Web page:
Physical Description

Morphology

Other Physical Features: ectothermic ; bilateral symmetry

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Molecular Biology and Genetics

Molecular Biology

Statistics of barcoding coverage

Barcode of Life Data Systems (BOLD) Stats
Specimen Records: 204
Specimens with Sequences: 155
Specimens with Barcodes: 154
Species: 40
Species With Barcodes: 29
Public Records: 147
Public Species: 24
Public BINs: 21
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Barcode data

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Genomic DNA is available from 10 specimens with morphological vouchers housed at Museum of Tropical Queensland and Queensland Museum
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Source: Ocean Genome Resource

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Wikipedia

Cerithiidae

50 second video of snails (most likely Natica chemnitzi and Cerithium muscarum) feeding on the sea floor in the Sea of Cortez, Puerto Peñasco, Mexico

Cerithiidae, common name the cerithiids or ceriths, is a large family of medium-sized marine gastropods in the clade Sorbeoconcha.

Distribution[edit]

Ceriths are found worldwide on sandy bottoms, reef flats or coral reef rock covered with sand and algae in the sublittoral zone[littoral or neritic? clarification needed] of warm or temperate waters. Most are found in tropical areas. A few occur along the European coastline and about 30 species in two genera are found along the American coast. A few species occur in estuarine areas of mangrove forests close to the sea. Only a few species of the subfamily Bittiinae are found in deep water.

Diet[edit]

Ceriths are herbivores and detritivores that graze the sea bed.

Description[edit]

Their slender shell is elongated with a pointed spire. They vary in size from 3 mm (Bittium alternatum) to 150 mm (Cerithium nodulosum). The smallest shells are found in the subfamily Bittiinae.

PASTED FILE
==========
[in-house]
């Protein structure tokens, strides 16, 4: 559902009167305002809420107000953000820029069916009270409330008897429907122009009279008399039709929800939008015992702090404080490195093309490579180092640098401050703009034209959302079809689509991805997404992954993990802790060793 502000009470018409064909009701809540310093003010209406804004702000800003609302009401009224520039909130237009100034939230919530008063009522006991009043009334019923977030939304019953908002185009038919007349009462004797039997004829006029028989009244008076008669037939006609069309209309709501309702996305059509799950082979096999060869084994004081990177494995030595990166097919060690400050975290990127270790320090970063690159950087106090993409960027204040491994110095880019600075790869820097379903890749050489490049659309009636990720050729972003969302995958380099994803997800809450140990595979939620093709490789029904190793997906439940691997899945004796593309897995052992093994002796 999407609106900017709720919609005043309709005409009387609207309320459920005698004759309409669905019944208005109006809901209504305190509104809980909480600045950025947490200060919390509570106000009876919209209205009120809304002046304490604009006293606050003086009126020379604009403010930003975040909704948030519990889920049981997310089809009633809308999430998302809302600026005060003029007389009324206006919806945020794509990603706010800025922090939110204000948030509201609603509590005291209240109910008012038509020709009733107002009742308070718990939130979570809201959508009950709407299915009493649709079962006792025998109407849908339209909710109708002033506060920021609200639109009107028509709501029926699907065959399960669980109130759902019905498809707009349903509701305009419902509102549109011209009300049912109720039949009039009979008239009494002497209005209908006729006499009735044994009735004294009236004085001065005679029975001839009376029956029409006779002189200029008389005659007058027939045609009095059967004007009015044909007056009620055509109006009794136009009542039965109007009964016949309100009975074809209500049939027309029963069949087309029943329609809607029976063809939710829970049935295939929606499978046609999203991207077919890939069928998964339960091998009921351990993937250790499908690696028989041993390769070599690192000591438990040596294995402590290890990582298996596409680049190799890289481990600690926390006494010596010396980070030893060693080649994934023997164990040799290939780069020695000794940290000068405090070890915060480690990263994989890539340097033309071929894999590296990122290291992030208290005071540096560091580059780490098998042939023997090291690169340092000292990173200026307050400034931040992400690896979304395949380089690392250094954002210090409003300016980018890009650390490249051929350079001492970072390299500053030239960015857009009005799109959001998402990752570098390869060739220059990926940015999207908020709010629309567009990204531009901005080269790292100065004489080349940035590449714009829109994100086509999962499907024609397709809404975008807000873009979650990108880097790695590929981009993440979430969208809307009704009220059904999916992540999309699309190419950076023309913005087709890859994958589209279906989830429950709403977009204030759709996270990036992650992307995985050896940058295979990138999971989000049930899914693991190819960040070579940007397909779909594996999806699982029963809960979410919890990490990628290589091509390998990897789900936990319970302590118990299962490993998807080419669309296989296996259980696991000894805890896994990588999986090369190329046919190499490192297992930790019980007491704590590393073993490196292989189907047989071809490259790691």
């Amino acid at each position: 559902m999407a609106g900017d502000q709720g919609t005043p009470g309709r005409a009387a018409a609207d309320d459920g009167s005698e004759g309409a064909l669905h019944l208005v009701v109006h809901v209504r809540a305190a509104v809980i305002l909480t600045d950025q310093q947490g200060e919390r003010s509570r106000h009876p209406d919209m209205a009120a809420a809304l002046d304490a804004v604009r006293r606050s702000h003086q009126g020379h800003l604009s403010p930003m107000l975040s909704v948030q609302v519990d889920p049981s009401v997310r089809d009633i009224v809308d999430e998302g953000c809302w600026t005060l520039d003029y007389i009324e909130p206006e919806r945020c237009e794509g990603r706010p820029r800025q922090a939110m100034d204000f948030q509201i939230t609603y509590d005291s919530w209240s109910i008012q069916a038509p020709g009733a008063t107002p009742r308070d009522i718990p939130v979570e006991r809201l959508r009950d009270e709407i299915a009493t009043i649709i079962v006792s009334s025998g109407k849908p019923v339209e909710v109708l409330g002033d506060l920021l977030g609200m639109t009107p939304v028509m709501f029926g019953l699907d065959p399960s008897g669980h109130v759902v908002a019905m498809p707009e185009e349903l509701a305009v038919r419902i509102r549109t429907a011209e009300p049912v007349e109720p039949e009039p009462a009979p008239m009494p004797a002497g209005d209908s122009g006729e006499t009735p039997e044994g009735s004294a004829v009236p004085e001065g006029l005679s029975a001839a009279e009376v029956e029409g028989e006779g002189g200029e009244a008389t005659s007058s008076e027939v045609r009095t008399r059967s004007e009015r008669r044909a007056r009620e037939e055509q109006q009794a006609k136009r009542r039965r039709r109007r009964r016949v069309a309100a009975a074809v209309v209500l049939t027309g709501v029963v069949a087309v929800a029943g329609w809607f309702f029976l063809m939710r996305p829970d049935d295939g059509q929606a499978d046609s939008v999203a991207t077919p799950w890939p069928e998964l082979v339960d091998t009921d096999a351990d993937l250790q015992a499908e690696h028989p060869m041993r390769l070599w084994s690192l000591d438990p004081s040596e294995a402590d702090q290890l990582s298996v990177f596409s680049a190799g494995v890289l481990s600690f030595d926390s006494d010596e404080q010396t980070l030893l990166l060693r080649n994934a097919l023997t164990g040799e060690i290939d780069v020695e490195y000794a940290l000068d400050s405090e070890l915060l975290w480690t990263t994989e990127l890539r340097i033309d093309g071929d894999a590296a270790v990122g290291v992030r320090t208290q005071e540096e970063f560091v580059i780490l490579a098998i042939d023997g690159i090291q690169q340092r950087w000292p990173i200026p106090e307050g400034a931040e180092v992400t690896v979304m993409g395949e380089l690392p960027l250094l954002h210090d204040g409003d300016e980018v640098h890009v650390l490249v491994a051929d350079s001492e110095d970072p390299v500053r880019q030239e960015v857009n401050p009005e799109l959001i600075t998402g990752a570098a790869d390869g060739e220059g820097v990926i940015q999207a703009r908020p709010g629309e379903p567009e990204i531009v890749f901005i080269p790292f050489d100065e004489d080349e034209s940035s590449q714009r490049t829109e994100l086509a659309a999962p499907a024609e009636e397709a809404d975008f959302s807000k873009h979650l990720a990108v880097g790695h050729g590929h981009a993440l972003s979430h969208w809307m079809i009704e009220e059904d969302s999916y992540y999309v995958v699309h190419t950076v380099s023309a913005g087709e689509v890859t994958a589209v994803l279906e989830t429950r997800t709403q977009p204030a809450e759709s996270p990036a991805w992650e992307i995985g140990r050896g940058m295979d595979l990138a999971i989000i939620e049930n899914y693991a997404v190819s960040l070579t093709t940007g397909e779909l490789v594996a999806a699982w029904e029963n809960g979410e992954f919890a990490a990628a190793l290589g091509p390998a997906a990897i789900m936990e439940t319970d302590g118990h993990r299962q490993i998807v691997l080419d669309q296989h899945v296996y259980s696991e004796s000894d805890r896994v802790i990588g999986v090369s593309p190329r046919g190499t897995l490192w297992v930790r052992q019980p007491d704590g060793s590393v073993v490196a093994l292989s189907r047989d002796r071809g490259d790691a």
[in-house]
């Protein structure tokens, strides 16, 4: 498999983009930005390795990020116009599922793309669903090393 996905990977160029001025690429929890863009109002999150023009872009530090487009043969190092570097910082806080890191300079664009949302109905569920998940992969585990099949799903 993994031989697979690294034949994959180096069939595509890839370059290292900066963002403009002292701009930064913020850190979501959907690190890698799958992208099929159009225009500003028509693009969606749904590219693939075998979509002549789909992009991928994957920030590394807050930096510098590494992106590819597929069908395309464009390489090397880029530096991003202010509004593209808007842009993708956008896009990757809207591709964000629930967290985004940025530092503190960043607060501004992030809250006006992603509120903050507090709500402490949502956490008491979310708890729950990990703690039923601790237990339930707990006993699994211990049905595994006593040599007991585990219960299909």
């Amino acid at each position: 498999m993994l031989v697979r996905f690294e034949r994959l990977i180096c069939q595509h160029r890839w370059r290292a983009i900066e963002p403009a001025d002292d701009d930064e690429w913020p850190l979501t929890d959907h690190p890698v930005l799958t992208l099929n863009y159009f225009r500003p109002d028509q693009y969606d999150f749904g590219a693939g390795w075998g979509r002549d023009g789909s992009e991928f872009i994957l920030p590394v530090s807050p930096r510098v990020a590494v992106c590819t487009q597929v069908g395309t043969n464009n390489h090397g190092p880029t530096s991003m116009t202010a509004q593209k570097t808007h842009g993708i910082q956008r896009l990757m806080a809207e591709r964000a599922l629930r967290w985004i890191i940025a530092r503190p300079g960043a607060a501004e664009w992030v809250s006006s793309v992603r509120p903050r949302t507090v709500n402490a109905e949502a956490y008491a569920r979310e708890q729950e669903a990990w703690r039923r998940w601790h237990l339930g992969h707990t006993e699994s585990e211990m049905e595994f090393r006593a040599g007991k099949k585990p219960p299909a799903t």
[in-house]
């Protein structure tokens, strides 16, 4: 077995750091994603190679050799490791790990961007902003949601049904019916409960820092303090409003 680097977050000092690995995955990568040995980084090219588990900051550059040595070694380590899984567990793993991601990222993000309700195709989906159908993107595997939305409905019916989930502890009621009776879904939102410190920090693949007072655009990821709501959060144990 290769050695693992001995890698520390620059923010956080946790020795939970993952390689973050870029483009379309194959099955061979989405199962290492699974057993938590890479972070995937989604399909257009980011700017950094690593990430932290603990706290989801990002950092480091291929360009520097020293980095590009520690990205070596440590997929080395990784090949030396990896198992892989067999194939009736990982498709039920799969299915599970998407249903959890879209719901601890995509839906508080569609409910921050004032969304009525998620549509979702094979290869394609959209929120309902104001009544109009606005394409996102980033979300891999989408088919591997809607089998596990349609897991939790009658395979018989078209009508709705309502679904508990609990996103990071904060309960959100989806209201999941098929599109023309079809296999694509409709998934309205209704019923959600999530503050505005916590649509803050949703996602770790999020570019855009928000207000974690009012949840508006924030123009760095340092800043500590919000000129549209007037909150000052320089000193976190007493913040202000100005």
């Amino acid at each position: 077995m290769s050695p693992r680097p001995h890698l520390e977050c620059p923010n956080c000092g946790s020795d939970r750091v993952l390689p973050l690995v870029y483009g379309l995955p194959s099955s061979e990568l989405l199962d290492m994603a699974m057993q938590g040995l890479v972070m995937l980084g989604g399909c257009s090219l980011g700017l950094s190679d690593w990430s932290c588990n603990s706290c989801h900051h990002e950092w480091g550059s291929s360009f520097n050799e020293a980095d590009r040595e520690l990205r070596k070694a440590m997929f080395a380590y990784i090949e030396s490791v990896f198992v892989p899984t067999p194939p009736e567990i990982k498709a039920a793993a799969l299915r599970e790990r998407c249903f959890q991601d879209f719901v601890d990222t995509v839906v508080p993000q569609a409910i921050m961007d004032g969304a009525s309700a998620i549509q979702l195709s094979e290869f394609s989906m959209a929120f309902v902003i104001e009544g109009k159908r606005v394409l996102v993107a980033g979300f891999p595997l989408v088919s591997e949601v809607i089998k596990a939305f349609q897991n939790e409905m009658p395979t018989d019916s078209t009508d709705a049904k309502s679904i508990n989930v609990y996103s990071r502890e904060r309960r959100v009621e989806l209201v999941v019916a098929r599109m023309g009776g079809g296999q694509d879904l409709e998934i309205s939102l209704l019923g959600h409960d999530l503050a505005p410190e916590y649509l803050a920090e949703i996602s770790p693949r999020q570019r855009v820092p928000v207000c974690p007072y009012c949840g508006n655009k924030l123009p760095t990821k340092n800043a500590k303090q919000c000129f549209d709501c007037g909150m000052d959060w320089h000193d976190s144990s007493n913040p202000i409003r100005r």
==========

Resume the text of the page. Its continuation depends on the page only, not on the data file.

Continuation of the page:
The many whorls have radial sculpture with axial ridges and nodules. The aperture shows at its base a vague curve or a distinct siphonal canal. The aperture is closed off by a thin oval brown operculum that is corneous and paucispiral. The palatal wall of the aperture is somewhat enlarged and often shows a varix.

The taenioglossan radula has seven teeth in each row. The single rachidian tooth is flanked on each side by one rhomboidal lateral tooth and two long, hook-like marginal teeth.

Subfamilies[edit]

The following three subfamilies have been recognized in the taxonomy of Bouchet & Rocroi (2005):[3]

Bandel (2006)[5] used different classification: Bittiinae on its own family level named Diastomatidae (overview of WoRMS).

Some authors classify Argyropezinae Bandel, 2006 as a synonym of Bittiinae.[6]

Genera[edit]

Genera within the family Cerithiidae include:

Alabininae

  • Alabina Dall, 1902 - type genus of the subfamily Alabininae, the type species of the genus Alabina is extinct[3]

Bittiinae

Cerithiinae

subfamily ?[7][8][9]

References[edit]

  1. ^ Fleming, John (1822). The philosophy of zoology 2: 491.
  2. ^ Strong E. E., Colgan D. J., Healy J. M., Lydeard C., Ponder W. F. & Glaubrecht M. (2011). "Phylogeny of the gastropod superfamily Cerithi­oidea using morphology and molecules". Zoological Journal of the Linnean Society 162(1): 43-89. doi:10.1111/j.1096-3642.2010.00670.x.
  3. ^ a b c d e f Bouchet P., Rocroi J.-P., Frýda J., Hausdorf B., Ponder W., Valdés Á. & Warén A. (2005). "Classification and nomenclator of gastropod families". Malacologia: International Journal of Malacology (Hackenheim, Germany: ConchBooks) 47 (1-2): 1–397. ISBN 3925919724. ISSN 0076-2997. 
  4. ^ Cossmann (1906). Essais de paléoconchologie comparée 7: 64, 137.
  5. ^ Bandel K. (2006). "Families of the Cerithioidea and related superfamilies (Palaeo-Caenogastropoda; Mollusca) from the Triassic to the Recent characterized by protoconch morphology - including the description of new taxa". Freiberger Forschungshefte C 511: 59-138. PDF.
  6. ^ Gofas, S. (2011). Bittiinae. Accessed through: World Register of Marine Species at http://www.marinespecies.org/aphia.php?p=taxdetails&id=411649 on 2011-06-26
  7. ^ "Cerithiidae". Integrated Taxonomic Information System. 
  8. ^ Shells Tricity
  9. ^ GBIF
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